However, when it comes to dealing with disappointment because of the actions of someone else, feelings of being upset, perhaps resentful and in some cases hurt are going to be the case for the person experiencing the disappointment. In more severe cases, some people will wish you better luck next time, some will remind you that it is the nature of life, you win some, you lose some. But here is an important question to ask yourself when you experiencing this type of disappointment, in whose reality are you living in?
Reading this question, might catch you off guard as it seems u related to the title/topic of this post. But really, whose reality are you residing in? The ideal answer when you ask yourself this question should be “my reality” but if you ever find yourself struggling to cope with disappointment then it means you have been living in someone else’s reality and that person has let you down.
The answer then lies in getting back into discovering what is important to you. When struggling with disappointment, if you critically consider the situation, you will discover that you are morning the loss of something you never really had any control over. This could be the loss of a job, the ending of a relationship or an opportunity that did not materialize for you. In his book, Victor Frankl is famous for his quote, “When we are no longer able to change a situation, we are challenged to change ourselves”. This means, that, no matter what you are mourning, your thoughts and feelings remain under your control.
Pertaining to dealing with disappointment, there is no rationale in mourning something over which you had no control over. Let’s say you accidentally dropped a glass cup on the floor, no matter how expensive that glass cup was, you can always take refuge in telling yourself that you will be more careful with glass cups next time. This is because a glass cup in your hands is under your control. Experiencing disappointment over the actions of someone else is a situation not under your control, and so the best course of action is to make peace with this fact. Otherwise you are just going to upset yourself even more, and the reason you find yourself even more upset is because there are no remedies in getting others to do what you want them to do. Therefore, if you encounter someone who follows through on their word, that is a blessing. A blessing because they chose an action that benefitted you, an action you had no control over.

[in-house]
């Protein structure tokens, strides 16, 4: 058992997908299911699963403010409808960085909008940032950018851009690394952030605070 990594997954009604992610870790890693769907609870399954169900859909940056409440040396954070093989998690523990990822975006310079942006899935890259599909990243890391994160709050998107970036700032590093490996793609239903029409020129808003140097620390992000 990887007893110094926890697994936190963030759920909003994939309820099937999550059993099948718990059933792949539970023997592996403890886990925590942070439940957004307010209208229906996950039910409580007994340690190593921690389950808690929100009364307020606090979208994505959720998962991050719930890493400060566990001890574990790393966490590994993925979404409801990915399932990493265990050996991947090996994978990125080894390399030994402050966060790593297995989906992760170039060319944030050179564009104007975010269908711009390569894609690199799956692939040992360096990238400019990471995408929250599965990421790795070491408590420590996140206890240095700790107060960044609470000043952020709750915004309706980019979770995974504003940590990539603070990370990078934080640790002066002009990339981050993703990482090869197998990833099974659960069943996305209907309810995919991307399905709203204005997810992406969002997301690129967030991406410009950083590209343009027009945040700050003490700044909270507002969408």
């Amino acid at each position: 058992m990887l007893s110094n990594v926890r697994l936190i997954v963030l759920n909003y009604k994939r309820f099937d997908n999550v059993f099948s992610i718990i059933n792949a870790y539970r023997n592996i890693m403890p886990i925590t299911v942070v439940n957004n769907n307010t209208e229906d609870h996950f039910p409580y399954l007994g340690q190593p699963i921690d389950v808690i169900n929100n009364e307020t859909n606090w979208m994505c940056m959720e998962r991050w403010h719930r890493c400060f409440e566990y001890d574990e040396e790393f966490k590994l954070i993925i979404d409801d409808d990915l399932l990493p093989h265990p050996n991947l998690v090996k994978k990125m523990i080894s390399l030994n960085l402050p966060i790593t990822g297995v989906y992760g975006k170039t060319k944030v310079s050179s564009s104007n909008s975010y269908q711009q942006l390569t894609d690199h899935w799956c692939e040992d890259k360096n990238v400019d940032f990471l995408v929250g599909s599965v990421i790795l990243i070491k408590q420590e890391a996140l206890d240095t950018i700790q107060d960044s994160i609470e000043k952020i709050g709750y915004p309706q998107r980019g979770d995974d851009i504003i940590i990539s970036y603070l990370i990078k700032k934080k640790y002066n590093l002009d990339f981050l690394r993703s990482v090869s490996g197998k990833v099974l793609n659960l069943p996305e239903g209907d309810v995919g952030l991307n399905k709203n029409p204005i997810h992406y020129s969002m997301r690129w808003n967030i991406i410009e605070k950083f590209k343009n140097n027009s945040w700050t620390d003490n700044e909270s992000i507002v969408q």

You should only concern yourself with your thoughts and feelings and subsequent actions because these are easy to change. As for the thoughts, feelings and actions of others, the best you can do is practice allowance.
As a therapist who specializes with adolescents and young adults on the autism spectrum, I am often on a look out for online forums dedicated to such a population. Unfortunately, while the true intent of these forums is to provide support and validation for those on the spectrum who struggle to with adapting to the daily struggles of socializing in everyday life, there exist forums where the main theme appears to be who can throw themselves the largest pity party.
I have also witnessed this phenomenon with groups for depression and anxiety, and while I am a staunch advocate for freedom of speech and expression, I believe it is a dangerous situation of people supporting each other in unhealthy thinking. I also believe a big part of the problem is the victim based mentality that has become ubiquitous in popular culture. With this being written, there are three main mindsets people on the spectrum need to adapt, when seeking professional help or help from support groups.
Care is not Obligatory.